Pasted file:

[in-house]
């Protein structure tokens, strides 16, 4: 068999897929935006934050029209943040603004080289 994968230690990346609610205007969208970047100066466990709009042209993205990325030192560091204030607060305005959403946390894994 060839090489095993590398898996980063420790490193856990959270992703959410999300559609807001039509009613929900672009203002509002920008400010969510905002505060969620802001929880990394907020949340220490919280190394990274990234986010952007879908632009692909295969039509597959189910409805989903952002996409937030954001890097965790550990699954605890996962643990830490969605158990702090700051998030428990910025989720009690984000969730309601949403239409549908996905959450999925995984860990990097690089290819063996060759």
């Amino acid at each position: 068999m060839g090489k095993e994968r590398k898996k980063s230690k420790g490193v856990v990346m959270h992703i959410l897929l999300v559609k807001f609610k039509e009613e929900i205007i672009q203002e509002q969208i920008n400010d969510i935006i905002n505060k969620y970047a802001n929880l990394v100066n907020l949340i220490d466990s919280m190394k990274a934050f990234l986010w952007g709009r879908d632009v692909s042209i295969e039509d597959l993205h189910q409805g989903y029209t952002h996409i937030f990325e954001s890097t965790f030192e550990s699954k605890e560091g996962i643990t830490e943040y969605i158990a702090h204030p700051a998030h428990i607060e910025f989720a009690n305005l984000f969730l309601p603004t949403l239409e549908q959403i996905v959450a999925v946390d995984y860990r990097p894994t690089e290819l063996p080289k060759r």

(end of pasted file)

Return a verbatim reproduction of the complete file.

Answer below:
[in-house]
């Protein structure tokens, strides 16, 4: 068999897929935006934050029209943040603004080289 994968230690990346609610205007969208970047100066466990709009042209993205990325030192560091204030607060305005959403946390894994 060839090489095993590398898996980063420790490193856990959270992703959410999300559609807001039509009613929900672009203002509002920008400010969510905002505060969620802001929880990394907020949340220490919280190394990274990234986010952007879908632009692909295969039509597959189910409805989903952002996409937030954001890097965790550990699954605890996962643990830490969605158990702090700051998030428990910025989720009690984000969730309601949403239409549908996905959450999925995984860990990097690089290819063996060759």
């Amino acid at each position: 068999m060839g090489k095993e994968r590398k898996k980063s230690k420790g490193v856990v990346m959270h992703i959410l897929l999300v559609k807001f609610k039509e009613e929900i205007i672009q203002e509002q969208i920008n400010d969510i935006i905002n505060k969620y970047a802001n929880l990394v100066n907020l949340i220490d466990s919280m190394k990274a934050f990234l986010w952007g709009r879908d632009v692909s042209i295969e039509d597959l993205h189910q409805g989903y029209t952002h996409i937030f990325e954001s890097t965790f030192e550990s699954k605890e560091g996962i643990t830490e943040y969605i158990a702090h204030p700051a998030h428990i607060e910025f989720a009690n305005l984000f969730l309601p603004t949403l239409e549908q959403i996905v959450a999925v946390d995984y860990r990097p894994t690089e290819l063996p080289k060759r």